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canadan
03-09-2007, 08:07 PM
how do you play with them? I look over them I'm near sighted not to bad. long shots are blurry.But I always line up my cue before I go down to shoot. and I can adjust and still make a high percentage shot. My stance I like to have my chin on my cue so I have to look over my glasses tryed a more stand up shot but cant find the sweet spot. What do you do?

caedos
03-09-2007, 09:15 PM
Most people with glasses make some serious adjustments if they are going to play very often or very well. When someone looks at an object through a lens and then changes to another lens (as in bifocals) or no lens at all, the object can appear to be in a different place due to the shift in refraction index. Players with glasses should take care to approach each shot the same way so that they are guaging angles and distances the same way every time. I wore them for over twenty years, and my shooting glasses were normal glasses with big lenses so that I could maintain single lens vision while moving through the different shooting and standing positions. Many players are starting to use shooting glasses (as in skeet and target), such as those made by Ducott and Zeiss. If you elect to do this, please make sure you get them made for your Pupillary Distance, a prescription from two through ten feet, and a high optical-center (for when you are bent over shooting you are looking through the upper half of the lens). I have had several students over the years claiming that small lens glasses force them to shoot in strained neck positions, often causing pain.

Good luck!

Carl

caedos
03-09-2007, 09:18 PM
Most people with glasses make some serious adjustments if they are going to play very often or very well. When someone looks at an object through a lens and then changes to another lens (as in bifocals) or no lens at all, the object can appear to be in a different place due to the shift in refraction index. Players with glasses should take care to approach each shot the same way so that they are guaging angles and distances the same way every time. I wore them for over twenty years, and my shooting glasses were normal glasses with big lenses so that I could maintain single lens vision while moving through the different shooting and standing positions. Many players are starting to use shooting glasses (as in skeet and target), such as those made by Ducott and Zeiss. If you elect to do this, please make sure you get them made for your Pupillary Distance, a prescription from two through ten feet, and a high optical-center (for when you are bent over shooting you are looking through the upper half of the lens). I have had several students over the years claiming that small lens glasses force them to shoot in strained neck positions, often causing pain.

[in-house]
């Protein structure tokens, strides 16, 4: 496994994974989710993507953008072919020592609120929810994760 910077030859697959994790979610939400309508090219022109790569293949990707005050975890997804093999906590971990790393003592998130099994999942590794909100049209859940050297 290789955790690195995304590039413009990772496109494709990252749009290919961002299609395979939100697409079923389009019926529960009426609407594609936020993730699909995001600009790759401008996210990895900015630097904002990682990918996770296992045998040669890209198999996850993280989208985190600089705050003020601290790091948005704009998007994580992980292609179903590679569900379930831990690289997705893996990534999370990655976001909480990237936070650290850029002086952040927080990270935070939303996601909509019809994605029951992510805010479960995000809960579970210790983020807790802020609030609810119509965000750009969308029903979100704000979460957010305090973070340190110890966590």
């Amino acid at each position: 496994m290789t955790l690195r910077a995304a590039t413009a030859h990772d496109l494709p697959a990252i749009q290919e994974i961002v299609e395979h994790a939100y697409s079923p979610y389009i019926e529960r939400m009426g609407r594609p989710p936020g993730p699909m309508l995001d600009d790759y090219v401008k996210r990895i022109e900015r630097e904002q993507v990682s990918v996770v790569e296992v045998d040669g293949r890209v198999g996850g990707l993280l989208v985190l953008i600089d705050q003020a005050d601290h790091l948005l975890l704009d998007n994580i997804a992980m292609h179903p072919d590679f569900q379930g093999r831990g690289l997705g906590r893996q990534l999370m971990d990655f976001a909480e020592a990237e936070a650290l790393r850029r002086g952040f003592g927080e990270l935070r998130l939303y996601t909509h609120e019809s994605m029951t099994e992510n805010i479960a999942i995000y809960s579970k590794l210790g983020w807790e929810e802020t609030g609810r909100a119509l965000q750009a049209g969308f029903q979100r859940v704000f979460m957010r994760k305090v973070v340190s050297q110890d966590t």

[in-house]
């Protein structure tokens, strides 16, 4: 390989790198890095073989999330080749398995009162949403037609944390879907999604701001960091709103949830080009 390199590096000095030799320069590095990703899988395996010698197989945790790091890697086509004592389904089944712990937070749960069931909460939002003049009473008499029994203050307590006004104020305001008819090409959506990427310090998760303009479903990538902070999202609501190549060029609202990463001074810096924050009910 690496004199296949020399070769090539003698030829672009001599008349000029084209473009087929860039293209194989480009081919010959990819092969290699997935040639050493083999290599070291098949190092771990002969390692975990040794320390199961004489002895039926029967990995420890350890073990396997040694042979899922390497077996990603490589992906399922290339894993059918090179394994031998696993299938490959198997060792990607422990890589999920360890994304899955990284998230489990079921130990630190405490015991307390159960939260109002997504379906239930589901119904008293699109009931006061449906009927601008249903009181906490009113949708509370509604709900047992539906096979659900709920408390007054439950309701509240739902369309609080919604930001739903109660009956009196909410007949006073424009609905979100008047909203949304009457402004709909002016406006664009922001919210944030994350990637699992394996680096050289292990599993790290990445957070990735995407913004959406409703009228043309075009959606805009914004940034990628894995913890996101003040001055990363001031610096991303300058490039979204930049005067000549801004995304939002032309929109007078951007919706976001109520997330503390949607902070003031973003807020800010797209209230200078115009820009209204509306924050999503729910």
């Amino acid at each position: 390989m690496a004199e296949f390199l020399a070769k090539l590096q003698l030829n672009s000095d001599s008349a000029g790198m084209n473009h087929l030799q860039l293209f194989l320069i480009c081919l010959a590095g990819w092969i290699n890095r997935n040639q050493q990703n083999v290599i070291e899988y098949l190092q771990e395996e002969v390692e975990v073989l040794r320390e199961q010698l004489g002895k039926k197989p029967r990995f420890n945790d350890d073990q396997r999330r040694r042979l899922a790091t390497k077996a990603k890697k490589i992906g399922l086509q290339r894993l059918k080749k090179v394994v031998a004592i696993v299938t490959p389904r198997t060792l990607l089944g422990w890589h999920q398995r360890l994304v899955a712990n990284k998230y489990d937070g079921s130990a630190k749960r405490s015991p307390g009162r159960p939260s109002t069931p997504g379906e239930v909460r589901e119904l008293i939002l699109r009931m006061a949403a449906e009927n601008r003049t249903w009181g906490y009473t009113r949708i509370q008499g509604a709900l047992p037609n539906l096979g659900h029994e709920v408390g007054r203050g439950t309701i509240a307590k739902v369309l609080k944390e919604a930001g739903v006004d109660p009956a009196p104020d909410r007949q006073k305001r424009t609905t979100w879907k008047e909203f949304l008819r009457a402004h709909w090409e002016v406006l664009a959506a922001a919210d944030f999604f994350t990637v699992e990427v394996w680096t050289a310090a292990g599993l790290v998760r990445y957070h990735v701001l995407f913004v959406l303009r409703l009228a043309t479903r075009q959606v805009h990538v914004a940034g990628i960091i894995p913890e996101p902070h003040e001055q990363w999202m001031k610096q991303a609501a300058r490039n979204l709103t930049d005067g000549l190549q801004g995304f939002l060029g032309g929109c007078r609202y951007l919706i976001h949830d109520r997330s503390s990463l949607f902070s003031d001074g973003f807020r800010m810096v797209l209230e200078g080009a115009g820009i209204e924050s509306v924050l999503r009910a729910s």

Good luck!

Carl

canadan
03-09-2007, 11:58 PM
ya thats why I just look over them I thin I have good preception of the object ball

trob
03-10-2007, 03:45 AM
I always take them off when playing because it kills my kneck. I recently just came back to the game after a couple year lay off and realized that the old eyes are going down hill a bit. I'm thinking of getting contacts. I can't play with glasses on. It kills my kneck and I just end up stareing over the top of them.

DeadCrab
03-10-2007, 07:20 AM
The current style of glasses, with small oval or rectangular lenses are terrible for pool, and just about everything else as well.

The big lenses, popular in the late 80's and 90's are what you want, and without bifocals. For example: Paul Newman wore some oversize lenses in The Color of Money.

Rich R.
03-10-2007, 07:33 AM
<blockquote><font class="small">Quote DeadCrab:</font><hr>
The current style of glasses, with small oval or rectangular lenses are terrible for pool, and just about everything else as well.

The big lenses, popular in the late 80's and 90's are what you want, and without bifocals. For example: Paul Newman wore some oversize lenses in The Color of Money. <hr /></blockquote>